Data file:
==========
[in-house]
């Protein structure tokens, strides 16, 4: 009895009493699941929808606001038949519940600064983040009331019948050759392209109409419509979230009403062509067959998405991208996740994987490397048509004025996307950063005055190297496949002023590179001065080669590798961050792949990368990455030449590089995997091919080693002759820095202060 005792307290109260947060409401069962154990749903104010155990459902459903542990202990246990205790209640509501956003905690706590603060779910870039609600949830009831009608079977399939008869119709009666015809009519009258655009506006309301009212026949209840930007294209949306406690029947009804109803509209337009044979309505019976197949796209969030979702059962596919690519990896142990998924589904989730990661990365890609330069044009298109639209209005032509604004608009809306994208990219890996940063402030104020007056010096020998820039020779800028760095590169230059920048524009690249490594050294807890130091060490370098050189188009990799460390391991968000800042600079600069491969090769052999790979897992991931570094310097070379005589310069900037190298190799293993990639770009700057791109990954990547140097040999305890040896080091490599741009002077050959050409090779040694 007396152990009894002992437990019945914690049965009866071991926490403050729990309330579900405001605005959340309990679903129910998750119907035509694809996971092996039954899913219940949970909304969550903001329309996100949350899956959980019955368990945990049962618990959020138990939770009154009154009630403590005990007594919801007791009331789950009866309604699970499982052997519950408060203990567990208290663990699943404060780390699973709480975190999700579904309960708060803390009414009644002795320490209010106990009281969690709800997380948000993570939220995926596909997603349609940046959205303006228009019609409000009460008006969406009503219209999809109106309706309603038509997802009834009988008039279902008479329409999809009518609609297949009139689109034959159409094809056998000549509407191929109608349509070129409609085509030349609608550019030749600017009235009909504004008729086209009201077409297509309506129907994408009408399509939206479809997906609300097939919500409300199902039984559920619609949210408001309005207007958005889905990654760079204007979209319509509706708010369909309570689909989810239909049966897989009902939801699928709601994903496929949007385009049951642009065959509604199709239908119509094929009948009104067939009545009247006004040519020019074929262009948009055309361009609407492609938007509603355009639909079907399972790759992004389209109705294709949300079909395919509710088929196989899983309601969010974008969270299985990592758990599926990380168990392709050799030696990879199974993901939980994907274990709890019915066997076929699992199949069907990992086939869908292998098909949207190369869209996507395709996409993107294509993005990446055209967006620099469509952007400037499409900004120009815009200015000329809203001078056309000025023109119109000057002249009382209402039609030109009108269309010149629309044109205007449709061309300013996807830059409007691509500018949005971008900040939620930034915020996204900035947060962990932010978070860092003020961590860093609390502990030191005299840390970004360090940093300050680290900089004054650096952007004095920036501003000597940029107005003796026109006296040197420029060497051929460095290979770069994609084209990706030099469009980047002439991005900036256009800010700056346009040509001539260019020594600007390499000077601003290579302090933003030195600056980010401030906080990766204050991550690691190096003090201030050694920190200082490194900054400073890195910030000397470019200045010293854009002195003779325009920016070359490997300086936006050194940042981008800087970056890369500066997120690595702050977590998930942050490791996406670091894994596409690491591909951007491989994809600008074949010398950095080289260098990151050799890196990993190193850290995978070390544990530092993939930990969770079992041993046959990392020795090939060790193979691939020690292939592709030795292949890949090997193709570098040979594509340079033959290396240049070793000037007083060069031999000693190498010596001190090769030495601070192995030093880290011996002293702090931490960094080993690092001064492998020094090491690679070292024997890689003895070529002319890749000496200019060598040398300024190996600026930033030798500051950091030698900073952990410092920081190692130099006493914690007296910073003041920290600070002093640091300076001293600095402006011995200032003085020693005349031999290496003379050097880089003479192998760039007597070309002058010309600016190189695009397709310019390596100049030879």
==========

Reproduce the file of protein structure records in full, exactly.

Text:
[in-house]
């Protein structure tokens, strides 16, 4: 009895009493699941929808606001038949519940600064983040009331019948050759392209109409419509979230009403062509067959998405991208996740994987490397048509004025996307950063005055190297496949002023590179001065080669590798961050792949990368990455030449590089995997091919080693002759820095202060 005792307290109260947060409401069962154990749903104010155990459902459903542990202990246990205790209640509501956003905690706590603060779910870039609600949830009831009608079977399939008869119709009666015809009519009258655009506006309301009212026949209840930007294209949306406690029947009804109803509209337009044979309505019976197949796209969030979702059962596919690519990896142990998924589904989730990661990365890609330069044009298109639209209005032509604004608009809306994208990219890996940063402030104020007056010096020998820039020779800028760095590169230059920048524009690249490594050294807890130091060490370098050189188009990799460390391991968000800042600079600069491969090769052999790979897992991931570094310097070379005589310069900037190298190799293993990639770009700057791109990954990547140097040999305890040896080091490599741009002077050959050409090779040694 007396152990009894002992437990019945914690049965009866071991926490403050729990309330579900405001605005959340309990679903129910998750119907035509694809996971092996039954899913219940949970909304969550903001329309996100949350899956959980019955368990945990049962618990959020138990939770009154009154009630403590005990007594919801007791009331789950009866309604699970499982052997519950408060203990567990208290663990699943404060780390699973709480975190999700579904309960708060803390009414009644002795320490209010106990009281969690709800997380948000993570939220995926596909997603349609940046959205303006228009019609409000009460008006969406009503219209999809109106309706309603038509997802009834009988008039279902008479329409999809009518609609297949009139689109034959159409094809056998000549509407191929109608349509070129409609085509030349609608550019030749600017009235009909504004008729086209009201077409297509309506129907994408009408399509939206479809997906609300097939919500409300199902039984559920619609949210408001309005207007958005889905990654760079204007979209319509509706708010369909309570689909989810239909049966897989009902939801699928709601994903496929949007385009049951642009065959509604199709239908119509094929009948009104067939009545009247006004040519020019074929262009948009055309361009609407492609938007509603355009639909079907399972790759992004389209109705294709949300079909395919509710088929196989899983309601969010974008969270299985990592758990599926990380168990392709050799030696990879199974993901939980994907274990709890019915066997076929699992199949069907990992086939869908292998098909949207190369869209996507395709996409993107294509993005990446055209967006620099469509952007400037499409900004120009815009200015000329809203001078056309000025023109119109000057002249009382209402039609030109009108269309010149629309044109205007449709061309300013996807830059409007691509500018949005971008900040939620930034915020996204900035947060962990932010978070860092003020961590860093609390502990030191005299840390970004360090940093300050680290900089004054650096952007004095920036501003000597940029107005003796026109006296040197420029060497051929460095290979770069994609084209990706030099469009980047002439991005900036256009800010700056346009040509001539260019020594600007390499000077601003290579302090933003030195600056980010401030906080990766204050991550690691190096003090201030050694920190200082490194900054400073890195910030000397470019200045010293854009002195003779325009920016070359490997300086936006050194940042981008800087970056890369500066997120690595702050977590998930942050490791996406670091894994596409690491591909951007491989994809600008074949010398950095080289260098990151050799890196990993190193850290995978070390544990530092993939930990969770079992041993046959990392020795090939060790193979691939020690292939592709030795292949890949090997193709570098040979594509340079033959290396240049070793000037007083060069031999000693190498010596001190090769030495601070192995030093880290011996002293702090931490960094080993690092001064492998020094090491690679070292024997890689003895070529002319890749000496200019060598040398300024190996600026930033030798500051950091030698900073952990410092920081190692130099006493914690007296910073003041920290600070002093640091300076001293600095402006011995200032003085020693005349031999290496003379050097880089003479192998760039007597070309002058010309600016190189695009397709310019390596100049030879």